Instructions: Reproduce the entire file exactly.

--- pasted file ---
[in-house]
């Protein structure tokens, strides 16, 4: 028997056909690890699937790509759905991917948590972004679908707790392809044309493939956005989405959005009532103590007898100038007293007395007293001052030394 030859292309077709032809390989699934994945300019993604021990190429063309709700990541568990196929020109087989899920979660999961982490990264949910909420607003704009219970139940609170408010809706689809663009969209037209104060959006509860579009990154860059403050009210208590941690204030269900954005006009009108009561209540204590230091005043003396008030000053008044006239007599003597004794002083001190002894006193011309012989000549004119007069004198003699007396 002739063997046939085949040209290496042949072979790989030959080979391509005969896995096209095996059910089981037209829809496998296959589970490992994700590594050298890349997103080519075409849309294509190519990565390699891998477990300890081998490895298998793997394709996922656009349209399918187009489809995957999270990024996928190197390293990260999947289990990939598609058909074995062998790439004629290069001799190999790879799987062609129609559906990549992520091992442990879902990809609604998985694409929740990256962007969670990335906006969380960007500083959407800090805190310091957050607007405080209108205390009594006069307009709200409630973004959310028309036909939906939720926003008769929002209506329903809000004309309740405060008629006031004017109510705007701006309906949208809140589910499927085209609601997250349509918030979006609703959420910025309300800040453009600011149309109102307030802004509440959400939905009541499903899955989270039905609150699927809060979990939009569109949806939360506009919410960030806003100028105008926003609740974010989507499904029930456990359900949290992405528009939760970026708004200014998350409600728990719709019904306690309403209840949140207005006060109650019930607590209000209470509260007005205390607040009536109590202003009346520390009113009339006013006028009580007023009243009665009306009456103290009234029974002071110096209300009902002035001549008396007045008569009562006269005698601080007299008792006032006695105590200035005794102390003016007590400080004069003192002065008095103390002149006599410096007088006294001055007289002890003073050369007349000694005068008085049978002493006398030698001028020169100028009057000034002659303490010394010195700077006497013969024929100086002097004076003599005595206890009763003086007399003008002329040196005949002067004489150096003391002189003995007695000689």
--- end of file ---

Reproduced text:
[in-house]
């Protein structure tokens, strides 16, 4: 028997056909690890699937790509759905991917948590972004679908707790392809044309493939956005989405959005009532103590007898100038007293007395007293001052030394 030859292309077709032809390989699934994945300019993604021990190429063309709700990541568990196929020109087989899920979660999961982490990264949910909420607003704009219970139940609170408010809706689809663009969209037209104060959006509860579009990154860059403050009210208590941690204030269900954005006009009108009561209540204590230091005043003396008030000053008044006239007599003597004794002083001190002894006193011309012989000549004119007069004198003699007396 002739063997046939085949040209290496042949072979790989030959080979391509005969896995096209095996059910089981037209829809496998296959589970490992994700590594050298890349997103080519075409849309294509190519990565390699891998477990300890081998490895298998793997394709996922656009349209399918187009489809995957999270990024996928190197390293990260999947289990990939598609058909074995062998790439004629290069001799190999790879799987062609129609559906990549992520091992442990879902990809609604998985694409929740990256962007969670990335906006969380960007500083959407800090805190310091957050607007405080209108205390009594006069307009709200409630973004959310028309036909939906939720926003008769929002209506329903809000004309309740405060008629006031004017109510705007701006309906949208809140589910499927085209609601997250349509918030979006609703959420910025309300800040453009600011149309109102307030802004509440959400939905009541499903899955989270039905609150699927809060979990939009569109949806939360506009919410960030806003100028105008926003609740974010989507499904029930456990359900949290992405528009939760970026708004200014998350409600728990719709019904306690309403209840949140207005006060109650019930607590209000209470509260007005205390607040009536109590202003009346520390009113009339006013006028009580007023009243009665009306009456103290009234029974002071110096209300009902002035001549008396007045008569009562006269005698601080007299008792006032006695105590200035005794102390003016007590400080004069003192002065008095103390002149006599410096007088006294001055007289002890003073050369007349000694005068008085049978002493006398030698001028020169100028009057000034002659303490010394010195700077006497013969024929100086002097004076003599005595206890009763003086007399003008002329040196005949002067004489150096003391002189003995007695000689």